What did you want to express about the mother/daughter dynamic between Deneuve and Binoche?
So, as we know, perfect is not something that they only do on stage certainly. Many of us perform our familiar role. Women can “perform” being a mother, “perform” being a daughter. I was interested in having, as Deneuve is performing in the film within the film, elements of her daily life start to seep into that performance, and performing elements start to seep into her actual life. With the intermingling of those two elements, we start to see the tension between the mother and the daughter somewhat soften and start to shift. That’s what I was interested in portraying.
Then, of course, there’s the film’s title, “The Truth”, which refers at least in part to Fabienne’s memoir, which the daughter realizes throughout the course of the film there are certain truths or facts omitted from it. Did you want to explore the way we edit our own lives to create a more pleasing history for ourselves?
You could think that, in terms of Fabienne, it’s the elements that she omitted that, in fact, contain “The Truth”. But our lives are certainly not made up entirely of “The Truth”. So the way I wanted to convey that was by having the Fabienne character ask her own daughter to write lines for her to perform in real life. Then the daughter also then writes lines for her granddaughter, to speak to her grandmother about how I wish you’d get on a spaceship. So that was my way of tipping my hat to that.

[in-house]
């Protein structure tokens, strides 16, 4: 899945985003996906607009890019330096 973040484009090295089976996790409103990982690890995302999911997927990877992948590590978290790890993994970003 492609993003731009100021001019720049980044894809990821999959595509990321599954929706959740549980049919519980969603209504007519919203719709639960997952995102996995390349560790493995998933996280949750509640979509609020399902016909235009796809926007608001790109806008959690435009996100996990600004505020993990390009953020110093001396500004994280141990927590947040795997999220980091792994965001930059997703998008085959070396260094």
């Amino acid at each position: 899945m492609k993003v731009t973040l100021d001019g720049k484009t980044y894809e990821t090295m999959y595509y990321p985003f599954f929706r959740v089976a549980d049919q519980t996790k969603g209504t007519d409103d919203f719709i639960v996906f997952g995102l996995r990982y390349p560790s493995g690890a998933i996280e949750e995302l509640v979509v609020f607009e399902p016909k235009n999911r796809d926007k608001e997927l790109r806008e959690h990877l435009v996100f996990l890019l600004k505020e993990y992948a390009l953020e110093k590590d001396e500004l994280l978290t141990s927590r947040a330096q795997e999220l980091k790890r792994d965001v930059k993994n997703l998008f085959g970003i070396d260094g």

Going back to the film within a film, how much consideration did you have to give to crafting that movie as a full story? As opposed to using it to reflect the character dynamics of Fabienne and her daughter?
The film within a film, the set, and everything had to look totally professional and believable. And so the cameraman for that film is the real cameraman. And the lighting is, you know, totally commensurate to the larger film. But I didn’t film that whole movie. And so we just filmed essentially excerpts from it. It doesn’t have a completed script that we could shoot tomorrow.
I wanted to ask about possibly my favorite small moment in the movie, which is the big dance scene near the end, where the entire family just sort of dances in the street and lets the whole world fall away and all these problems dissipate. Why did you choose to include that scene?
It’s impossible to have that kind of scene happen in Japan because Japanese people would never just start dancing in the streets [laughs]. As soon as I decided that I was going to make a movie set in France, I said to myself that would be a scene of people dancing in the street.
How about Poppy Pierre, and the almost supernatural element of him possibly turning into a turtle when he’s not on screen. What were you trying to express with that character, especially his almost fable-like relationship with his granddaughter?
That began with my idea that a little girl from America would come to France and find a castle with a witch and all kinds of bewitched animals and creatures. My sense was that I wanted that little girl to have the experience of living in a fairy tale. So what could I populate the castle with other than a witch? Well, we have a timid lion and we have a turtle. That might be a witch. That’s kind of the thinking that was behind that.
Early in the film, one line that struck me comes from Fabienne: “Poetry is necessary in film, whether it’s about politics or the daily grind.” Do you personally think that’s true, especially of your works?
Yes, that’s exactly what I believe. Not all of Fabienne’s dialogue expresses a personal point of view nor my personal point of view. I definitely wrote dialogue for her that expresses neither. But that line is 100% me and my sensibility.